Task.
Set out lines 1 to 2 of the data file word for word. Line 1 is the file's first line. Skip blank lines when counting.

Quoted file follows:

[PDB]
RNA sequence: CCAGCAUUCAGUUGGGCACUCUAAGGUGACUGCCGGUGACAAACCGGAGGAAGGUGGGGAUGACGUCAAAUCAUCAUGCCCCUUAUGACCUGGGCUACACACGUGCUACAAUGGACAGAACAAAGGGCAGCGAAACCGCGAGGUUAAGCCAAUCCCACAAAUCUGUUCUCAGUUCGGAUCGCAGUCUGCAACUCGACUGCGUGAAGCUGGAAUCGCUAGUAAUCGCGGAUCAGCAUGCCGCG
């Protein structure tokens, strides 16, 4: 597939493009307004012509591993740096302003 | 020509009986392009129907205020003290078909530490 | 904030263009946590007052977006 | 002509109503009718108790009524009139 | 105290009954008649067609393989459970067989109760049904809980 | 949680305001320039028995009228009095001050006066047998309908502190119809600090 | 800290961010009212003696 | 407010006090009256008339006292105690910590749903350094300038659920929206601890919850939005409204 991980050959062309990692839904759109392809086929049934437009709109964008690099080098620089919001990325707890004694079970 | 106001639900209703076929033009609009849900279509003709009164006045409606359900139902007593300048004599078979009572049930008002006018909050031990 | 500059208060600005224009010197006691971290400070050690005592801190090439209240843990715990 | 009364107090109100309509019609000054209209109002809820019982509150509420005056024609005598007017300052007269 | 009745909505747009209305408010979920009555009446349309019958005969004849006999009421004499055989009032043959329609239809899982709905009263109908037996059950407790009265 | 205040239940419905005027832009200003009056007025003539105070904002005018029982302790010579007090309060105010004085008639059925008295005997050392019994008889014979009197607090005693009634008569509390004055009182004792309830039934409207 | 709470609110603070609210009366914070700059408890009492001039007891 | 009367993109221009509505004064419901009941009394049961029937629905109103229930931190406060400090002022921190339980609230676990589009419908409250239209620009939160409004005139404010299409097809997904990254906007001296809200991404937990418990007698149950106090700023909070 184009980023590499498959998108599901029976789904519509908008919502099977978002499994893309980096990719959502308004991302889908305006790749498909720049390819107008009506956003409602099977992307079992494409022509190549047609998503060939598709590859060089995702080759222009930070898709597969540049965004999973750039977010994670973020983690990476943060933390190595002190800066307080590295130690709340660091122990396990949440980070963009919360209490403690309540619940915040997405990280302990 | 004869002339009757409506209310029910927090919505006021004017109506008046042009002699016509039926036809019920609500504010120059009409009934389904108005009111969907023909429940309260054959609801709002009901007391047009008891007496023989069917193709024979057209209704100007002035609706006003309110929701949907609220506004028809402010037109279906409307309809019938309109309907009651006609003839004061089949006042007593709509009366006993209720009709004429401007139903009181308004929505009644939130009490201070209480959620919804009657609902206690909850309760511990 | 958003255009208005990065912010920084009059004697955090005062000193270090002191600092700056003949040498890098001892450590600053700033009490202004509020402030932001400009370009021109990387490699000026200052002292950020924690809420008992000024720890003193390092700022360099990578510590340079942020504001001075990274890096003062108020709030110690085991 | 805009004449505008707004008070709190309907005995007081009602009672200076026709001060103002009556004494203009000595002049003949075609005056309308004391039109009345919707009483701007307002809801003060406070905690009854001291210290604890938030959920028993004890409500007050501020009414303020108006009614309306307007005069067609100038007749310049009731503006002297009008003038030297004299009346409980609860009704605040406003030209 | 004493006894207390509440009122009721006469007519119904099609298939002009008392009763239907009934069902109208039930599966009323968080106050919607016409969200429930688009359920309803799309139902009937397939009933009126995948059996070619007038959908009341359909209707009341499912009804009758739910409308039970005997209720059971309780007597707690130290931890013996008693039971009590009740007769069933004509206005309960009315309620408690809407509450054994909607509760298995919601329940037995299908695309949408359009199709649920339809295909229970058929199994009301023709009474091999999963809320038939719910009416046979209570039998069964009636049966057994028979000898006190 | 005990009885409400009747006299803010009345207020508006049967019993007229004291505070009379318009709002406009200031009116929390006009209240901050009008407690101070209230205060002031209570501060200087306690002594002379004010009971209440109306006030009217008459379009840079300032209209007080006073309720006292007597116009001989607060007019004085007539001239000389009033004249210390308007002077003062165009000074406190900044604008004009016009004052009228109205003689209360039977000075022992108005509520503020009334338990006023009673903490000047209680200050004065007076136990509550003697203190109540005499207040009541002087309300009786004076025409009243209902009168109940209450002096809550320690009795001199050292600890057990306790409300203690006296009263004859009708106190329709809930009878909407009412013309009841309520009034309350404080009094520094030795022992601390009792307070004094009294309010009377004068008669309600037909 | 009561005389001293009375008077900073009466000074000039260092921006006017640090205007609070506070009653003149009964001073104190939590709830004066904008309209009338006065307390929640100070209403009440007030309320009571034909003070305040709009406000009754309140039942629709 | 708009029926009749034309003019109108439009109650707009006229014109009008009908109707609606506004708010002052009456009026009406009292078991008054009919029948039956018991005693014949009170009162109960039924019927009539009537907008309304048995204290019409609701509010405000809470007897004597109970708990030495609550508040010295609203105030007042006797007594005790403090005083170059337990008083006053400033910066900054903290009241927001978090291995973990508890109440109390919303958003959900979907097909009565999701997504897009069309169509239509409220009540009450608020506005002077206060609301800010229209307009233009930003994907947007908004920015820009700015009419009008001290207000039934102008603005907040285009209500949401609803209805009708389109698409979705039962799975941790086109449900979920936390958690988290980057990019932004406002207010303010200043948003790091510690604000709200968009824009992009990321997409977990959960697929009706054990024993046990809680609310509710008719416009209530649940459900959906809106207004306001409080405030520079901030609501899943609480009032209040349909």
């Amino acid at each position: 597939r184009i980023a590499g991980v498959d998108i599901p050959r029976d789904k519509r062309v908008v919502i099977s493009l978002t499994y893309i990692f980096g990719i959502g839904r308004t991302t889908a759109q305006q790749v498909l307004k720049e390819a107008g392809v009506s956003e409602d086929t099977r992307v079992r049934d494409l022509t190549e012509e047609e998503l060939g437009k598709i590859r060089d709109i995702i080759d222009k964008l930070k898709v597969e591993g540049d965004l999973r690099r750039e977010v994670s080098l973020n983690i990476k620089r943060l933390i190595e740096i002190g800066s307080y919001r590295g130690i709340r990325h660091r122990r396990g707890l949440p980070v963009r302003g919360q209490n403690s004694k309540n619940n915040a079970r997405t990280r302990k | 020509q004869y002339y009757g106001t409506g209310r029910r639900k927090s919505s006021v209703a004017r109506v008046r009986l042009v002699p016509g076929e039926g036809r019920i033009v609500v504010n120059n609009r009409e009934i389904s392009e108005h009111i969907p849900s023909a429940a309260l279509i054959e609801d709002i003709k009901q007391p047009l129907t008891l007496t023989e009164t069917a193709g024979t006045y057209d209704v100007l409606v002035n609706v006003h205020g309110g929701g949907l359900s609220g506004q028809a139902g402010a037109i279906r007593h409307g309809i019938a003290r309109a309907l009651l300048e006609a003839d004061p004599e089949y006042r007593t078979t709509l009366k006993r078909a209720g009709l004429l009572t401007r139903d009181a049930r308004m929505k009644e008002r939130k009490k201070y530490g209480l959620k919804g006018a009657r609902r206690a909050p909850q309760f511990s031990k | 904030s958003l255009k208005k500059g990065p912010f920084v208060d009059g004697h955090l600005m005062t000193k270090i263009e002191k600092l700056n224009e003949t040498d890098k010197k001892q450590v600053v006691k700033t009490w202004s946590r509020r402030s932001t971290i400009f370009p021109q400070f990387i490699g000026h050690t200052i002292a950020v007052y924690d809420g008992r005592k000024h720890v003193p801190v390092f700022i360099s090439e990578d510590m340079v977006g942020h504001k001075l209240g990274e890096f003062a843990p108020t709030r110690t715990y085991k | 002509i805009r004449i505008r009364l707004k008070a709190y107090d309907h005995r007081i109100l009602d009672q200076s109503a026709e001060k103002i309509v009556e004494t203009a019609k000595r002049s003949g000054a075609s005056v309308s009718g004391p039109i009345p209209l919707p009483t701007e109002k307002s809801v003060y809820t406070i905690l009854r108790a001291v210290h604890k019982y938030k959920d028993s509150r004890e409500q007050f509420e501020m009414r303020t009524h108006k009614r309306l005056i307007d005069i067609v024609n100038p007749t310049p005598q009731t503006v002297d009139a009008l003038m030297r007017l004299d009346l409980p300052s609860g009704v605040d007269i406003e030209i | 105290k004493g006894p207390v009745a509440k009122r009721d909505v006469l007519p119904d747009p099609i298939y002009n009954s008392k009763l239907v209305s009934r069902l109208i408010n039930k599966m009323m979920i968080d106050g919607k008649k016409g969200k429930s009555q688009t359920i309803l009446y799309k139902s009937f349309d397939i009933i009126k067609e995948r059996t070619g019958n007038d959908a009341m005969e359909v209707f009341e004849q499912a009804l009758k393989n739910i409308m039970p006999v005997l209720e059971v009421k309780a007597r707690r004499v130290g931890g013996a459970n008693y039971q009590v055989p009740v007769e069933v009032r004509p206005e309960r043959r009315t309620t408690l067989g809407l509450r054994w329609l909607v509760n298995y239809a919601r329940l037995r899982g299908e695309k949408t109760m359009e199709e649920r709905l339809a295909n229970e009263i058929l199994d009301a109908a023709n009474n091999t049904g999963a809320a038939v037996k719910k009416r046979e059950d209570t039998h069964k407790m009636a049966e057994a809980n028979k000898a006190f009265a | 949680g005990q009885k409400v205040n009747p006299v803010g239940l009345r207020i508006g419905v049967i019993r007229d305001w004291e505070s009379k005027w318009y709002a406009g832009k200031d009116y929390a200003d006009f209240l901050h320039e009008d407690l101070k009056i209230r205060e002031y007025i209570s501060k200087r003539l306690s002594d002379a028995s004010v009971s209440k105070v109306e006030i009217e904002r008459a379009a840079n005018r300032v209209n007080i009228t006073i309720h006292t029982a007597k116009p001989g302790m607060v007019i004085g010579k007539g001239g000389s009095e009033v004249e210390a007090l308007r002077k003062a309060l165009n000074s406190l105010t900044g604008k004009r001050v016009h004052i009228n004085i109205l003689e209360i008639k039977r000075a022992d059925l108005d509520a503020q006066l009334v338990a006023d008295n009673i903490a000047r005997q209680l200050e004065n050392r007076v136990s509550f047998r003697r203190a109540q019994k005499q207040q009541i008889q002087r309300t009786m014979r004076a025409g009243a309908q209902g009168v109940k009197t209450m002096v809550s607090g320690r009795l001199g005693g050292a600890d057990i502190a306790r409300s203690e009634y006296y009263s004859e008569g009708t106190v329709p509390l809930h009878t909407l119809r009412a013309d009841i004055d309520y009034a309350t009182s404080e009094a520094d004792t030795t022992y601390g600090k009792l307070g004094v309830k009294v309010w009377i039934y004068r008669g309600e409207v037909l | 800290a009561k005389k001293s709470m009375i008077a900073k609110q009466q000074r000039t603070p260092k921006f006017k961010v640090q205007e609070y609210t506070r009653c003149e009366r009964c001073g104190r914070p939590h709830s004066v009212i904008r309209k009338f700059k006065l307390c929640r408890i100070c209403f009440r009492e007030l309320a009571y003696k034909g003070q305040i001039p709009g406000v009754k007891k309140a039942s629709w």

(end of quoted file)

[PDB]
RNA sequence: CCAGCAUUCAGUUGGGCACUCUAAGGUGACUGCCGGUGACAAACCGGAGGAAGGUGGGGAUGACGUCAAAUCAUCAUGCCCCUUAUGACCUGGGCUACACACGUGCUACAAUGGACAGAACAAAGGGCAGCGAAACCGCGAGGUUAAGCCAAUCCCACAAAUCUGUUCUCAGUUCGGAUCGCAGUCUGCAACUCGACUGCGUGAAGCUGGAAUCGCUAGUAAUCGCGGAUCAGCAUGCCGCG